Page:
Sat 12th October 2013
Split records are always an enticing proposition, a sense of something a bit different to add to your collection and hear two bands willingly pitting themselves against each other. However, all too often the reality is much less, with bands adding quickly written and recorded output or album session cast offs, leaving the novelty value of the split to remain as the lasting quality. There are exceptions to the rule - Bumsnogger spring to mind, submitting as they did their finest recorded moment, Trampling the Infidels with Hooves of Hot Iron, to the opposite side of vinyl from Among the Missing. This links interestingly here to Split Roast for two reasons - the first and most obvious being the input of Chris Kaye, 'Snogger guitarist and the man behind Witch Hunter Records, who are releasing this.
The second reason is that, as with the Bum the Missing split, this marries two of the underground UK doom sludge scenes hottest acts at their time. To further pique the interest, Split Roast has a special feeling in the make up of songs - each band recording one new track, one cover and one cover of the other artist's material. This isn't your run of the mill stick two demos/EPs together for shared convenience and increased exposure split.
Gurt's new track, Sophisticate is an impressive beginning, a rollicking riff n roll sludge leviathan. They have arguably never sounded better, immediately putting to bed my fear of second rate inputs to splits. For their cover, they go slightly leftfield, choosing Talking Heads' Psycho Killer. Unsurprisingly in their hands it is brutalised and bruised out of recognition, but the manic vocals cause a thought of the silly vocalist from Disturbed to pop into my head, and once it's there I can't dislodge it, understandably affecting my ability to enjoy the track from then on. They conclude by covering Limb's title track from their Gift of the Sun EP. It provides a darker, sludgier version than the original, which sat on a nice doom/stoner line. The mixed tempo (fast, slow, slower) suits Gurt's delivery and it provides an interesting take.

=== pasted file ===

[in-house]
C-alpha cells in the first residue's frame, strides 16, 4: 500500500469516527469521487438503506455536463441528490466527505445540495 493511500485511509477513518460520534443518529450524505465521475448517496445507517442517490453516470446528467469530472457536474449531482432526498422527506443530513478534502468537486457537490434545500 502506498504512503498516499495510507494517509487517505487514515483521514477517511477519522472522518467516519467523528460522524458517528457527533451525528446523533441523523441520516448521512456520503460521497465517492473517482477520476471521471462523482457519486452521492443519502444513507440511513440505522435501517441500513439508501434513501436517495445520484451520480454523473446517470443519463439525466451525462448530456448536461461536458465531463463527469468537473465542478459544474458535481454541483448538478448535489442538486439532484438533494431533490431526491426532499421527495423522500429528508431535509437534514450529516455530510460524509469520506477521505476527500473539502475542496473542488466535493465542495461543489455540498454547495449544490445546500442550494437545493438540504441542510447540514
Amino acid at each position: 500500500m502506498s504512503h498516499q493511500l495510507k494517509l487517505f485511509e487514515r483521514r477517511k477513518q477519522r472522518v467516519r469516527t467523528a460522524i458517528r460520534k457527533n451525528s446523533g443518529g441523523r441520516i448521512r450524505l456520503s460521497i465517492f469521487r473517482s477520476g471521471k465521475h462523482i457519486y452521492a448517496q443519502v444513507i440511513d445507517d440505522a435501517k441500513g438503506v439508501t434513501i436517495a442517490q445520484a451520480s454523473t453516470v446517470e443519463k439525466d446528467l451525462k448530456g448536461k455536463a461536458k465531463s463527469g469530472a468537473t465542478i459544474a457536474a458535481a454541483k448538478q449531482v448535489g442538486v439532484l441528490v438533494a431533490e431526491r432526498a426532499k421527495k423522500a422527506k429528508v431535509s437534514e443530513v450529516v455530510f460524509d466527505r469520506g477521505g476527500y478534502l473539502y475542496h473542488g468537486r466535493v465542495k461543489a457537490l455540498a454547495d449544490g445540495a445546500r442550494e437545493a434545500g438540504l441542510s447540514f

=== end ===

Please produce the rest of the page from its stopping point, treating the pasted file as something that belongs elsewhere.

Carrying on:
Limb's original submission is Plague Doctor, a fantastic heavy beast of a track. Limb, as proven already, have a real ear for a groove. The two new tracks on offer here are worth the price of the CD alone. Limb follow Gurt's lead with a less than obvious choice of cover - the lesser known Queen track Son and Daughter. It sounds massive, more like Bongzilla covering Iron Monkey than anything originating from Freddie, Brian et al. The riff sounds so much like Iron Monkey, uncannily so, that I check out the original on YouTube and it's there - bizarre. The split ends with Limb tackling Gurt's Soapfeast, from their split with the sadly defunct Dopefight. I haven't heard the original, but sounds great here, for the first half anyway, before descending into silly OTT repetitive swearing - I'm no prude, but I'm not 13 either and feel it'd have been better without it.
The odd minor quibble aside, this is a vital and enjoyable split, done justice by both band's obvious commitment to the release. A lot has been written about the current buoyant health of doom on this isle on these pages, but this just provides further evidence; a snaphot of a genre in rude health. Essential, visceral and exciting, Split Roast perfectly summises the scene from which it was borne, forged into a beautifully presented and lovingly created must-have collectors item.